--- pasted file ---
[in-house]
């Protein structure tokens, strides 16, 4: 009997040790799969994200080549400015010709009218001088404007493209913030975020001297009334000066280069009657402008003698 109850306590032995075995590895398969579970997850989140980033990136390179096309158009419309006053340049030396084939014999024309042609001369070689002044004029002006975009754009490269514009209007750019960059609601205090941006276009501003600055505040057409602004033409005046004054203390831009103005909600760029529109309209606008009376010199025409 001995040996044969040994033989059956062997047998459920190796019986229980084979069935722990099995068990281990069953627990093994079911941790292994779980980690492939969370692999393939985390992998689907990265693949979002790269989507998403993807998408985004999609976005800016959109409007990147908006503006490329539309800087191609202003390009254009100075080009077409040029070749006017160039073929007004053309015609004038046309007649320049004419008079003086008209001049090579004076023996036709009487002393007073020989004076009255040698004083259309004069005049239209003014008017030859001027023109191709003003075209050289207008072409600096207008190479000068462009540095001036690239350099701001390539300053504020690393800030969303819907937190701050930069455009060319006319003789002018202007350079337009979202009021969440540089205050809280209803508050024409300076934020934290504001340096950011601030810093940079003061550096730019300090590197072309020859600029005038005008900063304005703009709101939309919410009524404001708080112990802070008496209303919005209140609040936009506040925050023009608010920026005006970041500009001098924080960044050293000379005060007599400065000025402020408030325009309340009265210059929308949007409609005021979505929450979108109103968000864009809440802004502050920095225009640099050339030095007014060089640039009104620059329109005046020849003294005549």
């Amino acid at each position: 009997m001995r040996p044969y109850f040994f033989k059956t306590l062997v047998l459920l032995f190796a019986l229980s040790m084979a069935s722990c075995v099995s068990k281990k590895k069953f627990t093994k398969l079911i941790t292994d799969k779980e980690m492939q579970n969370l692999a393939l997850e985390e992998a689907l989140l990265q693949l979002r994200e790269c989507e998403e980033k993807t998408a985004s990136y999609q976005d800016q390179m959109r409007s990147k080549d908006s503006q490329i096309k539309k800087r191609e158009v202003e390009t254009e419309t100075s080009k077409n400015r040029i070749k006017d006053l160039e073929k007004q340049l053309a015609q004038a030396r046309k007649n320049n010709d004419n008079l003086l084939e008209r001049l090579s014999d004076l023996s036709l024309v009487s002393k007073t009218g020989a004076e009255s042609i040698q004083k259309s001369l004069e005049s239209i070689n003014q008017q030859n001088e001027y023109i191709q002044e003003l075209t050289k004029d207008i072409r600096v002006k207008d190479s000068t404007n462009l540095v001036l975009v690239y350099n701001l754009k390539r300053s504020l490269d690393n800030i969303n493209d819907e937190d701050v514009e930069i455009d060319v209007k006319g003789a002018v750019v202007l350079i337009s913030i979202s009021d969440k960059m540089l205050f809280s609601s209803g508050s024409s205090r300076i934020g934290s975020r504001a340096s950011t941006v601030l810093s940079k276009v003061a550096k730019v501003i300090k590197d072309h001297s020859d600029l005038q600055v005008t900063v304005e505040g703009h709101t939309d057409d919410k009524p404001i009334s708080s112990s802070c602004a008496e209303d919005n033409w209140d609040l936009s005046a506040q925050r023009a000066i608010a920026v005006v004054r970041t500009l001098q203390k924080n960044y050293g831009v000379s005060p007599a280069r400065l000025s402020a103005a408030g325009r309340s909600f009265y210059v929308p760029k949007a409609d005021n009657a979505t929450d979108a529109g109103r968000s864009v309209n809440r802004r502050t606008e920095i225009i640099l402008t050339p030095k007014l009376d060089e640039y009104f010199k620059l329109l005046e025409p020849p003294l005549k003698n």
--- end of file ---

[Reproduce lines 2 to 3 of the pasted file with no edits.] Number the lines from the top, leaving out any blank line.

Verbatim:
């Protein structure tokens, strides 16, 4: 009997040790799969994200080549400015010709009218001088404007493209913030975020001297009334000066280069009657402008003698 109850306590032995075995590895398969579970997850989140980033990136390179096309158009419309006053340049030396084939014999024309042609001369070689002044004029002006975009754009490269514009209007750019960059609601205090941006276009501003600055505040057409602004033409005046004054203390831009103005909600760029529109309209606008009376010199025409 001995040996044969040994033989059956062997047998459920190796019986229980084979069935722990099995068990281990069953627990093994079911941790292994779980980690492939969370692999393939985390992998689907990265693949979002790269989507998403993807998408985004999609976005800016959109409007990147908006503006490329539309800087191609202003390009254009100075080009077409040029070749006017160039073929007004053309015609004038046309007649320049004419008079003086008209001049090579004076023996036709009487002393007073020989004076009255040698004083259309004069005049239209003014008017030859001027023109191709003003075209050289207008072409600096207008190479000068462009540095001036690239350099701001390539300053504020690393800030969303819907937190701050930069455009060319006319003789002018202007350079337009979202009021969440540089205050809280209803508050024409300076934020934290504001340096950011601030810093940079003061550096730019300090590197072309020859600029005038005008900063304005703009709101939309919410009524404001708080112990802070008496209303919005209140609040936009506040925050023009608010920026005006970041500009001098924080960044050293000379005060007599400065000025402020408030325009309340009265210059929308949007409609005021979505929450979108109103968000864009809440802004502050920095225009640099050339030095007014060089640039009104620059329109005046020849003294005549």
């Amino acid at each position: 009997m001995r040996p044969y109850f040994f033989k059956t306590l062997v047998l459920l032995f190796a019986l229980s040790m084979a069935s722990c075995v099995s068990k281990k590895k069953f627990t093994k398969l079911i941790t292994d799969k779980e980690m492939q579970n969370l692999a393939l997850e985390e992998a689907l989140l990265q693949l979002r994200e790269c989507e998403e980033k993807t998408a985004s990136y999609q976005d800016q390179m959109r409007s990147k080549d908006s503006q490329i096309k539309k800087r191609e158009v202003e390009t254009e419309t100075s080009k077409n400015r040029i070749k006017d006053l160039e073929k007004q340049l053309a015609q004038a030396r046309k007649n320049n010709d004419n008079l003086l084939e008209r001049l090579s014999d004076l023996s036709l024309v009487s002393k007073t009218g020989a004076e009255s042609i040698q004083k259309s001369l004069e005049s239209i070689n003014q008017q030859n001088e001027y023109i191709q002044e003003l075209t050289k004029d207008i072409r600096v002006k207008d190479s000068t404007n462009l540095v001036l975009v690239y350099n701001l754009k390539r300053s504020l490269d690393n800030i969303n493209d819907e937190d701050v514009e930069i455009d060319v209007k006319g003789a002018v750019v202007l350079i337009s913030i979202s009021d969440k960059m540089l205050f809280s609601s209803g508050s024409s205090r300076i934020g934290s975020r504001a340096s950011t941006v601030l810093s940079k276009v003061a550096k730019v501003i300090k590197d072309h001297s020859d600029l005038q600055v005008t900063v304005e505040g703009h709101t939309d057409d919410k009524p404001i009334s708080s112990s802070c602004a008496e209303d919005n033409w209140d609040l936009s005046a506040q925050r023009a000066i608010a920026v005006v004054r970041t500009l001098q203390k924080n960044y050293g831009v000379s005060p007599a280069r400065l000025s402020a103005a408030g325009r309340s909600f009265y210059v929308p760029k949007a409609d005021n009657a979505t929450d979108a529109g109103r968000s864009v309209n809440r802004r502050t606008e920095i225009i640099l402008t050339p030095k007014l009376d060089e640039y009104f010199k620059l329109l005046e025409p020849p003294l005549k003698n």